BEIJING - The courts of Singapore and China can learn from each other through the sharing of experiences and the best practices of both sides.
The two judiciaries should also work together to tackle common challenges in an increasingly interconnected world, said Singapore Chief Justice Sundaresh Menon in an interview published in Legal Daily on Tuesday (Aug 22).
Chief Justice Menon is leading a delegation of senior judges and legal officials on a two-day visit to Beijing.
He co-chaired the inaugural Singapore-China Legal and Judicial Roundtable with his Chinese counterpart Zhou Qiang on Monday (Aug 21). Both countries signed a memorandum of understanding to further cooperation in legal and judicial matters.
In the interview with Legal Daily, CJ Menon said: "Cooperation between our two judiciaries builds upon the existing broad and deep cooperation between our two countries."
"This shows that our bilateral cooperation goes beyond the usual areas of trade, investment, education and culture. It is another example of how we can share our experiences and cooperate for mutual benefit based on mutual trust and respect."
The interview was translated into Chinese.
CJ Menon noted that he had met China's top legal officials at various events.
"These interactions have left me with the deep impression of the seriousness with which China views the rule of law, which befits its status as a very important player on the international stage," he told the state-owned newspaper.
With the Belt and Road Initiative (BRI), which aims to build roads, railroads, ports and industrial parks along two ancient Silk Road trade routes via land and sea, China has embarked on a more "outward-looking" strategy for economic growth, he noted.
China's judiciary recognises that its prosperity and its international standing rely on a stable and rules-based multilateral system, and has reached out in many ways to the judiciaries of the region to foster greater understanding, CJ Menon added.
In the interview, he raised the example of a Chinese court recognising and enforcing an earlier judgement made by a Singapore court.
In December 2016, the Nanjing Intermediate People's Court recognised and enforced a civil judgment made by the Singapore High Court in October 2015. This was based on the principle of reciprocity as the Singapore High Court had in January 2014 enforced a civil judgement made in 2008 by the Suzhou Intermediate People's Court of Jiangsu Province.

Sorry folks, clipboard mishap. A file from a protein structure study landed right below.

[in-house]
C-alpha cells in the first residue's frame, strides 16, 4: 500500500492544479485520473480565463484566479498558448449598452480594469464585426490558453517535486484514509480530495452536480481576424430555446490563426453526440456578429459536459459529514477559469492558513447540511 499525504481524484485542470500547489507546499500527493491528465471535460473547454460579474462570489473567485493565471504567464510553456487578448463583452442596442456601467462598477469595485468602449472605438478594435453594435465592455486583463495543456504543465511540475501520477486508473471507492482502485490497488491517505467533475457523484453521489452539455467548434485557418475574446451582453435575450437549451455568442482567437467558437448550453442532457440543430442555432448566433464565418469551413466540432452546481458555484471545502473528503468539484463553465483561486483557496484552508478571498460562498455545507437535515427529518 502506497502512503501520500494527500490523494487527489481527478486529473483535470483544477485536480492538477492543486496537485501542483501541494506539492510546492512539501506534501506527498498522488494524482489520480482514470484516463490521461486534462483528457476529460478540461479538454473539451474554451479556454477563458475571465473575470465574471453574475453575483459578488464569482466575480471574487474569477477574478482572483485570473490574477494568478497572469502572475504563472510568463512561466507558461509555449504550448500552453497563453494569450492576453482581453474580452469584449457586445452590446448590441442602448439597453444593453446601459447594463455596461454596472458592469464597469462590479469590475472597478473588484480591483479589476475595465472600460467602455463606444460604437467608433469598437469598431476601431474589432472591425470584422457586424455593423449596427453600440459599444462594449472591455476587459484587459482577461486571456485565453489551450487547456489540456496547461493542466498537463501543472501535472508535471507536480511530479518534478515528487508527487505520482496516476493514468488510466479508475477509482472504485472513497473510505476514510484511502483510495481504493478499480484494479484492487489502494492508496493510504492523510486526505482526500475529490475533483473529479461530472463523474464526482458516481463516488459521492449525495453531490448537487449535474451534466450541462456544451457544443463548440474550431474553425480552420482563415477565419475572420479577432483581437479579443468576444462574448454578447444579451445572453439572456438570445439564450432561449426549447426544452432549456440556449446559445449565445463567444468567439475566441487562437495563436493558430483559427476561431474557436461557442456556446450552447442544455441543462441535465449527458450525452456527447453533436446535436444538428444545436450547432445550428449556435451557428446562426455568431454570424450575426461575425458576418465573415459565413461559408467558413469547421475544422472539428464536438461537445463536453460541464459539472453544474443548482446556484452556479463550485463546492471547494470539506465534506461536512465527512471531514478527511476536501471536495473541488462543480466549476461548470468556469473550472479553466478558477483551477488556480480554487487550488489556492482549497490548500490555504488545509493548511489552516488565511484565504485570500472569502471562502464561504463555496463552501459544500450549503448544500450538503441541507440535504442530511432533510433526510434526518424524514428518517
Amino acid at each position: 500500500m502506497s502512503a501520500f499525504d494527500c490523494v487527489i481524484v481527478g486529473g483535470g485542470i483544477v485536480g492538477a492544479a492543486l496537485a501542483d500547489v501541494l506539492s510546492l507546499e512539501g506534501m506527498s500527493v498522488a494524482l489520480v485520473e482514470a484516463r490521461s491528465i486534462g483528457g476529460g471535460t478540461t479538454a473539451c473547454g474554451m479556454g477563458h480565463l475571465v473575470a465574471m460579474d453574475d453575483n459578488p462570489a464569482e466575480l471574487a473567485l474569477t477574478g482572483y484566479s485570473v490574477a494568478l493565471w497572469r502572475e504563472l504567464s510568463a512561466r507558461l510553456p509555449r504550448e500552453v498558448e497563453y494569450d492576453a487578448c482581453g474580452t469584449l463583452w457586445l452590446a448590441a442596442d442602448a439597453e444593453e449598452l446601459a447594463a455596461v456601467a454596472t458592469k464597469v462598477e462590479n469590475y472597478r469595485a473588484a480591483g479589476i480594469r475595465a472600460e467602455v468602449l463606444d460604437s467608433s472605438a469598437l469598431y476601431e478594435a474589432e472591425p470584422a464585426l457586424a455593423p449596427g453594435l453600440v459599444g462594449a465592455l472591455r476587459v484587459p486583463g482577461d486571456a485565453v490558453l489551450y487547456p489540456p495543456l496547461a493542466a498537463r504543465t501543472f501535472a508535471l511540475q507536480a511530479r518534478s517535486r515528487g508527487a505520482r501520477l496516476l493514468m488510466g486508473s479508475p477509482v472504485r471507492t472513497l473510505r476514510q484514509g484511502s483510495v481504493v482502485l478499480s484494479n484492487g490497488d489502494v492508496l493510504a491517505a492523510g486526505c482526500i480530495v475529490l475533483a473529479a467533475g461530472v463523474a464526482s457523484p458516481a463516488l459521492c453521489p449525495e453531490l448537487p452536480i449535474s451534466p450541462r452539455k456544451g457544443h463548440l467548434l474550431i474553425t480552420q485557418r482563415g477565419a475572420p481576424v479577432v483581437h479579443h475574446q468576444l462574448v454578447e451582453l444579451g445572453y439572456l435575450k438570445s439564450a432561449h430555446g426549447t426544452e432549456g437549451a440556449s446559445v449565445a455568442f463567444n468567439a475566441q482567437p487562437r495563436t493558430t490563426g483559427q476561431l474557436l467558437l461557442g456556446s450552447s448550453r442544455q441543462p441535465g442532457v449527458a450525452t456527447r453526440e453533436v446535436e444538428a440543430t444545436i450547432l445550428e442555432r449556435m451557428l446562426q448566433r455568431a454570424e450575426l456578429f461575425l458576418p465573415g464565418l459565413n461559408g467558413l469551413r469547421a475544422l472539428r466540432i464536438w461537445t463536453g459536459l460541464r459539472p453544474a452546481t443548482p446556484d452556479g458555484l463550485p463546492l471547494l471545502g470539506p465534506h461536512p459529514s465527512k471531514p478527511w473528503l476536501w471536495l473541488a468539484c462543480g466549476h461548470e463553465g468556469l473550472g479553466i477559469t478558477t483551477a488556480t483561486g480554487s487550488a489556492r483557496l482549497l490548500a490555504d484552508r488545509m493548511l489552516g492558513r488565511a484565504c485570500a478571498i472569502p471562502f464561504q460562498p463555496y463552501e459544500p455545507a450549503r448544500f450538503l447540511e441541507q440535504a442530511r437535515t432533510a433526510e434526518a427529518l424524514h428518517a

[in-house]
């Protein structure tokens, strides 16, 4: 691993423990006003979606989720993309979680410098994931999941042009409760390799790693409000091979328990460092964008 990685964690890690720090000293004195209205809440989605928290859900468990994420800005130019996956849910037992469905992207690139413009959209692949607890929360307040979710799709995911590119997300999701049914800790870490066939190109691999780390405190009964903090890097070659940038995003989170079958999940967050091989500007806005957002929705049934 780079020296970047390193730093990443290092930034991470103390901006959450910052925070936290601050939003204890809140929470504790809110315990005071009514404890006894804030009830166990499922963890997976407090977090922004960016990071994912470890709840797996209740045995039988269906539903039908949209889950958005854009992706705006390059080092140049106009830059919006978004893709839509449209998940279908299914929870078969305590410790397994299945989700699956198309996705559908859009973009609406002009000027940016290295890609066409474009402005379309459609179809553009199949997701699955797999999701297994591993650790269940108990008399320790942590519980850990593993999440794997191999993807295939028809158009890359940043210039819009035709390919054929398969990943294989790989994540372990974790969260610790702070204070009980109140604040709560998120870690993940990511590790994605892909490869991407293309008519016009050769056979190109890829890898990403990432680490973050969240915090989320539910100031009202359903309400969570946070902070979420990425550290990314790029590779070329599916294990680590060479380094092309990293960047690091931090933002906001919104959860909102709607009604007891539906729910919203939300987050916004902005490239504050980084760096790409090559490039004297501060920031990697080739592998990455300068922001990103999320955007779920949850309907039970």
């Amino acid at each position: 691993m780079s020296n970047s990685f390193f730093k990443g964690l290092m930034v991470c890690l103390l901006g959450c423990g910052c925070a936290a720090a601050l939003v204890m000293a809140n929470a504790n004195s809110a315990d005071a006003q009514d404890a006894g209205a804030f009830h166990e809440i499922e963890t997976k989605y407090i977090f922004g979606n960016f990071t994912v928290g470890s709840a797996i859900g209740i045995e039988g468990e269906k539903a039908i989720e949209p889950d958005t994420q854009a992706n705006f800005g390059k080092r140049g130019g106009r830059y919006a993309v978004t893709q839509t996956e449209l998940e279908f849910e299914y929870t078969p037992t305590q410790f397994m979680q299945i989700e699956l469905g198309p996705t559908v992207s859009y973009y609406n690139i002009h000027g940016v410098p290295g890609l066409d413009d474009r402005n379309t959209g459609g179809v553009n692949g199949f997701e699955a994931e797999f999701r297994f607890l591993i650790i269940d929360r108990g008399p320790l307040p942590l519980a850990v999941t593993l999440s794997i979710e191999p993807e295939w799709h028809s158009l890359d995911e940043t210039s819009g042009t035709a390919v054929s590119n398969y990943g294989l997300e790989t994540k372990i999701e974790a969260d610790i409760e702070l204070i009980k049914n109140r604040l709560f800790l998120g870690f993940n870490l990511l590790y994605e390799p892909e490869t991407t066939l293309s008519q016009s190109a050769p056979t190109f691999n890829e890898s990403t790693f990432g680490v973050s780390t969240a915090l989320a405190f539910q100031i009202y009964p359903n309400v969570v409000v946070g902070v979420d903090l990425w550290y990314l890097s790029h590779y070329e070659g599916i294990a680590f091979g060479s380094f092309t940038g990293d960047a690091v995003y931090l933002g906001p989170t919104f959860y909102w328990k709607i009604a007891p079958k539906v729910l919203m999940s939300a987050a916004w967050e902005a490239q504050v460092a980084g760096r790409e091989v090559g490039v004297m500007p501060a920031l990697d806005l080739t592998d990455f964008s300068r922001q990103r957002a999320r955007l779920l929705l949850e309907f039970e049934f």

Last December's judgement by the Nanjing Intermediate People's Court marked the first time a Chinese court has recognised and enforced a Singapore commercial judgement. This is despite the absence of any treaty or bilateral agreement between both countries that allow for the mutual recognition and enforcement of each other's court judgments
Referring to this "landmark case", CJ Menon said: "From the perspective of Chinese and Singapore businesses, they would have greater confidence in dealing with each other, knowing that commercial disputes heard in the courts of one country could be recognised and enforced by the courts of the other.
"Such clarity and certainty can only be good for our business communities."
CJ Menon said there is much potential for both countries to work together on BRI projects in fostering a predictable, stable and fair legal environment that will boost business confidence.
Singapore has various institutions such as the Singapore International Commercial Court, the Singapore International Arbitration Centre and the Singapore International Mediation Centre, which could be effective, reliable and neutral options to support the BRI, he said.
Another area for collaboration between the courts of the two countries is in the area of joint training in legal and judicial matters for Belt and Road countries, he added.
On Monday, CJ Menon held talks with Mr Zhou, who heads China's Supreme People's Court, and met top procurator Cao Jianming.
On Tuesday (Aug 22), he is meeting Mr Meng Jianzhu, a Politburo member of the Chinese Communist Party and the secretary of the party's Central Political and Legal Affairs Commission.